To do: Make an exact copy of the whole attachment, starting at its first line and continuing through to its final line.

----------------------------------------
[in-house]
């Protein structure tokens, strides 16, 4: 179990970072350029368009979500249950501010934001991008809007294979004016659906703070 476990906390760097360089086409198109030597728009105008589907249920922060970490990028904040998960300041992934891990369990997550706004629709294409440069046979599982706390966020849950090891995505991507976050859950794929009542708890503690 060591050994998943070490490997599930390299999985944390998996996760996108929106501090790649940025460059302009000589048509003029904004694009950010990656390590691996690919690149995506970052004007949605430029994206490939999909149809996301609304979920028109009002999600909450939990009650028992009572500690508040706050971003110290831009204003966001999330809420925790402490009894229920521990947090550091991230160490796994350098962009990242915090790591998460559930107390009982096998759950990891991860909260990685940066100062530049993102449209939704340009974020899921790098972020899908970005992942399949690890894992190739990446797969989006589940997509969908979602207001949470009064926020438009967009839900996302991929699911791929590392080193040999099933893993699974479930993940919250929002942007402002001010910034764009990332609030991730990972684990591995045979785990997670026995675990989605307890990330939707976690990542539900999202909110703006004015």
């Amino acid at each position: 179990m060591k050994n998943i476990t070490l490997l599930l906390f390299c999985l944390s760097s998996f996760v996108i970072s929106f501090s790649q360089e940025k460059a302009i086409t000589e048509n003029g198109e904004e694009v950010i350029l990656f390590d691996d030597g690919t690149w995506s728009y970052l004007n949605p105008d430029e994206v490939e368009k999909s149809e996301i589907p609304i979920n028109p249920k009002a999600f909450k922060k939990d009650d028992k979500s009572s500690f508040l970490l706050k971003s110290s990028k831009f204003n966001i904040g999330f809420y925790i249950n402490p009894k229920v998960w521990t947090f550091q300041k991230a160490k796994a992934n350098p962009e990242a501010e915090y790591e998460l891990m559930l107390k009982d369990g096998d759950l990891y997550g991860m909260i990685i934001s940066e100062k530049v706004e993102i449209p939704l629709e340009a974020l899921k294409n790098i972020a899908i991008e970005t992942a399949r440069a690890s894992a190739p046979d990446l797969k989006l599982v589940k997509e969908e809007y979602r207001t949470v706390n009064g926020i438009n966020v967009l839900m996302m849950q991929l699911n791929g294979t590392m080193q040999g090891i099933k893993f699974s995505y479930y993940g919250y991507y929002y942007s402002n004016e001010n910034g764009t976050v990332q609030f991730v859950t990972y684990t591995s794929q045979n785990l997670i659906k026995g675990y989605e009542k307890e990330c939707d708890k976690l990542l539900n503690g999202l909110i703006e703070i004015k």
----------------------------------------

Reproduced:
[in-house]
């Protein structure tokens, strides 16, 4: 179990970072350029368009979500249950501010934001991008809007294979004016659906703070 476990906390760097360089086409198109030597728009105008589907249920922060970490990028904040998960300041992934891990369990997550706004629709294409440069046979599982706390966020849950090891995505991507976050859950794929009542708890503690 060591050994998943070490490997599930390299999985944390998996996760996108929106501090790649940025460059302009000589048509003029904004694009950010990656390590691996690919690149995506970052004007949605430029994206490939999909149809996301609304979920028109009002999600909450939990009650028992009572500690508040706050971003110290831009204003966001999330809420925790402490009894229920521990947090550091991230160490796994350098962009990242915090790591998460559930107390009982096998759950990891991860909260990685940066100062530049993102449209939704340009974020899921790098972020899908970005992942399949690890894992190739990446797969989006589940997509969908979602207001949470009064926020438009967009839900996302991929699911791929590392080193040999099933893993699974479930993940919250929002942007402002001010910034764009990332609030991730990972684990591995045979785990997670026995675990989605307890990330939707976690990542539900999202909110703006004015």
């Amino acid at each position: 179990m060591k050994n998943i476990t070490l490997l599930l906390f390299c999985l944390s760097s998996f996760v996108i970072s929106f501090s790649q360089e940025k460059a302009i086409t000589e048509n003029g198109e904004e694009v950010i350029l990656f390590d691996d030597g690919t690149w995506s728009y970052l004007n949605p105008d430029e994206v490939e368009k999909s149809e996301i589907p609304i979920n028109p249920k009002a999600f909450k922060k939990d009650d028992k979500s009572s500690f508040l970490l706050k971003s110290s990028k831009f204003n966001i904040g999330f809420y925790i249950n402490p009894k229920v998960w521990t947090f550091q300041k991230a160490k796994a992934n350098p962009e990242a501010e915090y790591e998460l891990m559930l107390k009982d369990g096998d759950l990891y997550g991860m909260i990685i934001s940066e100062k530049v706004e993102i449209p939704l629709e340009a974020l899921k294409n790098i972020a899908i991008e970005t992942a399949r440069a690890s894992a190739p046979d990446l797969k989006l599982v589940k997509e969908e809007y979602r207001t949470v706390n009064g926020i438009n966020v967009l839900m996302m849950q991929l699911n791929g294979t590392m080193q040999g090891i099933k893993f699974s995505y479930y993940g919250y991507y929002y942007s402002n004016e001010n910034g764009t976050v990332q609030f991730v859950t990972y684990t591995s794929q045979n785990l997670i659906k026995g675990y989605e009542k307890e990330c939707d708890k976690l990542l539900n503690g999202l909110i703006e703070i004015k």